SALT LAKE CITY -- Hundreds of fourth-graders this week are learning respect for water conservation, but what about their parents?
Wednesday, groups of fourth-graders heard what adults keep hearing: to save water, a water-wise garden is better than grass.
At some point, government will really get serious about this friendly tip. Heavy water use will get expensive.
A spinning ball at the Hogle Zoo illustrates how much kids love water. To take advantage of that interest, the zoo is hosting a "Water Fair" this week to teach about the water cycle, waste water and water conservation.
They are messages the younger generation is picking up. Connor Clark said, "You can save water by turning off the water while you're brushing [your teeth].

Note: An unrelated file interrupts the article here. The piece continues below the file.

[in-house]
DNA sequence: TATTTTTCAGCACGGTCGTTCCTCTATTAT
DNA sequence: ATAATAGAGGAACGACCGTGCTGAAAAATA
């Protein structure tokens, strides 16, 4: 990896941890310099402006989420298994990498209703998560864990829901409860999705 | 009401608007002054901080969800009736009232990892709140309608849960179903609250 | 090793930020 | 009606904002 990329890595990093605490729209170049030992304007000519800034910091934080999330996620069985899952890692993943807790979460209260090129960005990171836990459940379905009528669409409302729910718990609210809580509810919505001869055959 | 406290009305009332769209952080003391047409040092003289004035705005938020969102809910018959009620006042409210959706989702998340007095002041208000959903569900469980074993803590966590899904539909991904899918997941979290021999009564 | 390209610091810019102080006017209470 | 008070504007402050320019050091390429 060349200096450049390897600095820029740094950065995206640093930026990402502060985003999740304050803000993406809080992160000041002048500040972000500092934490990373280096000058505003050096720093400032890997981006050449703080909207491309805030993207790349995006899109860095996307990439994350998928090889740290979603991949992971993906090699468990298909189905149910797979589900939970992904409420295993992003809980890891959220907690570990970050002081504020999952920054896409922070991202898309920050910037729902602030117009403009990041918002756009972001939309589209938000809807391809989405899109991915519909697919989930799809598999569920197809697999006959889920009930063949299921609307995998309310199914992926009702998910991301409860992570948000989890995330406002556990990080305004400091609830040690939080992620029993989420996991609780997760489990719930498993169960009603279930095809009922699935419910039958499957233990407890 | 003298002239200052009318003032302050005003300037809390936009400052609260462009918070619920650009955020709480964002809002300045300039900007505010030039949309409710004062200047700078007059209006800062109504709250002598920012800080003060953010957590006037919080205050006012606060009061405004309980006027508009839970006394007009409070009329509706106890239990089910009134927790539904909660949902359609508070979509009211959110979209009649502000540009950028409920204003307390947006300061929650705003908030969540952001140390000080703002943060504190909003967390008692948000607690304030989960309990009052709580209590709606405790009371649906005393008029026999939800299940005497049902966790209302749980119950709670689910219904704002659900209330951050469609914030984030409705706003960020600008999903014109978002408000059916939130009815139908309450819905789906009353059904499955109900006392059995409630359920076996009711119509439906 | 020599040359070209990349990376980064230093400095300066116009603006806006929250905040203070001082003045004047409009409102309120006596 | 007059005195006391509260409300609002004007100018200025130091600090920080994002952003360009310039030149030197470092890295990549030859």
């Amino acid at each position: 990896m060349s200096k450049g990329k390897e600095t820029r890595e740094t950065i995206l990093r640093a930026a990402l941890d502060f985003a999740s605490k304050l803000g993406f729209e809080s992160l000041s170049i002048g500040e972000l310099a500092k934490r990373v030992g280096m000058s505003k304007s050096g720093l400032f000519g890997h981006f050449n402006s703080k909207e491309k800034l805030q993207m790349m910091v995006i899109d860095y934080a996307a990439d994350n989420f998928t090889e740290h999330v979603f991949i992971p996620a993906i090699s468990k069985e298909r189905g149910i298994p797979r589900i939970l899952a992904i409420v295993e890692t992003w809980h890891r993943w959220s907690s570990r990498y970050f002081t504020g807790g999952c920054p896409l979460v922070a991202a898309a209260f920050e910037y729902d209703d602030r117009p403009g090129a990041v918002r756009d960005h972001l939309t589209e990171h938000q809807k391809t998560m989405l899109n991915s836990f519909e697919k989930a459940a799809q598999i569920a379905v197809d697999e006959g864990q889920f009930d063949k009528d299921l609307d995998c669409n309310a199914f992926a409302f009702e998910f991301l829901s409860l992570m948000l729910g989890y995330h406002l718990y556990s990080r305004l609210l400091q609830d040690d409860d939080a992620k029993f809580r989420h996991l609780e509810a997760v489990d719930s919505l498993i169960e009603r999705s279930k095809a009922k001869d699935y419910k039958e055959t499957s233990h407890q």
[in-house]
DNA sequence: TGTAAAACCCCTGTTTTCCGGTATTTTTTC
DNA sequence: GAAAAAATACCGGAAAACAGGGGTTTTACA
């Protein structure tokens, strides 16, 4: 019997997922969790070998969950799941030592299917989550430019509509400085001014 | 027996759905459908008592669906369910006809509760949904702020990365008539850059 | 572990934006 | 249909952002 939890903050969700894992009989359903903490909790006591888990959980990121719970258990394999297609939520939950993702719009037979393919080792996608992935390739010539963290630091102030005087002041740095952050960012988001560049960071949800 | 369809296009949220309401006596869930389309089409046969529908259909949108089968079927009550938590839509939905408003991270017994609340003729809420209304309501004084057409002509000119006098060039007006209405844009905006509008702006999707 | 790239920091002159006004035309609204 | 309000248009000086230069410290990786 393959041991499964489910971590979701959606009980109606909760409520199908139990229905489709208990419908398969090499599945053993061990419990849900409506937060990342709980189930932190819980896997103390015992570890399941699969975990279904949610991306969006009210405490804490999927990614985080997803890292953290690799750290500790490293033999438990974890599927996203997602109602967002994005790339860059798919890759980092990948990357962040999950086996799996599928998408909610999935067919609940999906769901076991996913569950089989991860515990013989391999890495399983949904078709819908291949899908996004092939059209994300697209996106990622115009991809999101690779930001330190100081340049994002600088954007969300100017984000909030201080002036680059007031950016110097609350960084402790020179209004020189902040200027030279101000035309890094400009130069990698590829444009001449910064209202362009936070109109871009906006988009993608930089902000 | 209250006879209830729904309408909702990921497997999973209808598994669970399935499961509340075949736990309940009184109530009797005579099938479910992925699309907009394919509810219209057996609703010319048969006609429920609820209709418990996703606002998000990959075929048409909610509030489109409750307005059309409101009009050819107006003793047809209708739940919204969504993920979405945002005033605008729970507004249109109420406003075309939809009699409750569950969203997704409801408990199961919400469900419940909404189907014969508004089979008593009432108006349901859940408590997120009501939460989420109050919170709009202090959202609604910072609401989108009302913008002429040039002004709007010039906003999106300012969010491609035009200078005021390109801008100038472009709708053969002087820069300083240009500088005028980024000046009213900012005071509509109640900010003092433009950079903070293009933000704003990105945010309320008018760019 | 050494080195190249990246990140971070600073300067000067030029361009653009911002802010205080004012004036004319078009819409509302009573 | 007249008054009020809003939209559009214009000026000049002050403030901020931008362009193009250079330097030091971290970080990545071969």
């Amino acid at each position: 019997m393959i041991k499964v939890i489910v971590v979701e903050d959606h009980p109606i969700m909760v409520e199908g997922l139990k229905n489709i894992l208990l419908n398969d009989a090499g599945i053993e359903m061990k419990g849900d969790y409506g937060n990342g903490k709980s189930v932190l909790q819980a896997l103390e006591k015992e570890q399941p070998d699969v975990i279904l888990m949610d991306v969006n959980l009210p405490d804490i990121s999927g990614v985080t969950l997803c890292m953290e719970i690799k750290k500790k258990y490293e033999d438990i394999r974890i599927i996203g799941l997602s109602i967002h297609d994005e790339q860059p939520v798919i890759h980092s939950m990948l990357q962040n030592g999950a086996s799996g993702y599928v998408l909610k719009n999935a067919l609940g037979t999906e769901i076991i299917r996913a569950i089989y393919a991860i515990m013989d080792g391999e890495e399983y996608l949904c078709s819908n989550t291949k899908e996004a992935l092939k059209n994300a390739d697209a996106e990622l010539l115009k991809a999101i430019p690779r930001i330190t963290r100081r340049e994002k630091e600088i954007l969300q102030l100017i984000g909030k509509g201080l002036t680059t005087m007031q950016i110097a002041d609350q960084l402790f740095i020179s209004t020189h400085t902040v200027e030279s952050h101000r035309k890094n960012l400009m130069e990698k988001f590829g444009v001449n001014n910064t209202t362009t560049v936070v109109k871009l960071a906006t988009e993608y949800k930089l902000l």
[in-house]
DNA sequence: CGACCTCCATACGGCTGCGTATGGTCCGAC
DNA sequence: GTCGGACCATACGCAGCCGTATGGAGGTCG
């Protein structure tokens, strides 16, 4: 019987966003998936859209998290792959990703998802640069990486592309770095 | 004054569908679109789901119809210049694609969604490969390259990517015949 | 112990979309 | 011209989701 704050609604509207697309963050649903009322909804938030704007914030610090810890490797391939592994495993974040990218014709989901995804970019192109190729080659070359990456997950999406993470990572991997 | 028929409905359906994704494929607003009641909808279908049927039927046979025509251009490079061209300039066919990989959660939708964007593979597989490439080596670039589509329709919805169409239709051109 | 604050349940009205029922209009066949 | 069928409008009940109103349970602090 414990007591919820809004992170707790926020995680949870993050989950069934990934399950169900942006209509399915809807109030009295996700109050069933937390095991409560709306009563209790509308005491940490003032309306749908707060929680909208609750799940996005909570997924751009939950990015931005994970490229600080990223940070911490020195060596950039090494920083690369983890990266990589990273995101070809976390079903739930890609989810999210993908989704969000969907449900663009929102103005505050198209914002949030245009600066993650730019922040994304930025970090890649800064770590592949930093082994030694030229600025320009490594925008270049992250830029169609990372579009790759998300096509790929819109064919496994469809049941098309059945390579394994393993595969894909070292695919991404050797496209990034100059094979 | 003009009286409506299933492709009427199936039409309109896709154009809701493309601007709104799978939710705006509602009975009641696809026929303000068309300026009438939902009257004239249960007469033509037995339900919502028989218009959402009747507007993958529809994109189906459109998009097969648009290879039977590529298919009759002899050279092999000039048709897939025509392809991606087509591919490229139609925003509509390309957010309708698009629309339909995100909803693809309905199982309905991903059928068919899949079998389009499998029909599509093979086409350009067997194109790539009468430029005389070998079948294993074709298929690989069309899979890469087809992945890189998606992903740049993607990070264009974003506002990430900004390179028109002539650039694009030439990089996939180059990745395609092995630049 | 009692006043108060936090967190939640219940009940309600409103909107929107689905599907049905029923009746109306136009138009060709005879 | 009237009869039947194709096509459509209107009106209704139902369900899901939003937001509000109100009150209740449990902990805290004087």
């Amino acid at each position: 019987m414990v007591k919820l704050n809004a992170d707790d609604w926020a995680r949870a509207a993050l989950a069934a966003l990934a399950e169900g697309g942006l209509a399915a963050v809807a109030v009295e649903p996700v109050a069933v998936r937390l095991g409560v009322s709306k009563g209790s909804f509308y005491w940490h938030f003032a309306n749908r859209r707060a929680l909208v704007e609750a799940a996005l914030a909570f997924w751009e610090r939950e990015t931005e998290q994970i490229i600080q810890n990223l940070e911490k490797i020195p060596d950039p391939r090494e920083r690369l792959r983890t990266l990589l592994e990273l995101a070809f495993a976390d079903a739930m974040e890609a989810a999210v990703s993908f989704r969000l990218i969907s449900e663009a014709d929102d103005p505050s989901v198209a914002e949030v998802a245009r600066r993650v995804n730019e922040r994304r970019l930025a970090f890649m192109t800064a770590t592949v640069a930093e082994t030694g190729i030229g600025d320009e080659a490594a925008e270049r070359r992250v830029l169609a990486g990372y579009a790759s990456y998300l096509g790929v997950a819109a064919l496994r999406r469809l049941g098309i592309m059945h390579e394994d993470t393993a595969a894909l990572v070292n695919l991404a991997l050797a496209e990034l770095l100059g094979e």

"If you water (with) the hose, you waste water and you won't have any drinking water," said Tyler Petersen.
Those emerging attitudes are evolving at the same time Utah is facing serious questions about future water use. Utah is still a top summertime water user, in spite of its desert climate.
Cities and counties are nicely urging people to change and, so far, they say it's working. Sandy City Water Conservation Coordinator Kim Singleton said, "The mentality is changing, and the green movement is out there, and conservation is a big part of it, so I think we're doing a really good job."
But eventually, there might be many more teeth in the law. When pressed, officials admit things like stiffer fines and ordinances are not out of the question. Salt Lake County Mayor Peter Corroon said, "At some point, if people don't start conserving, we're going to have to see some changes in ordinances."
We're on the verge of the heavy season of water use season. Drought-wise, the reservoirs are in good shape, but that's just for this year.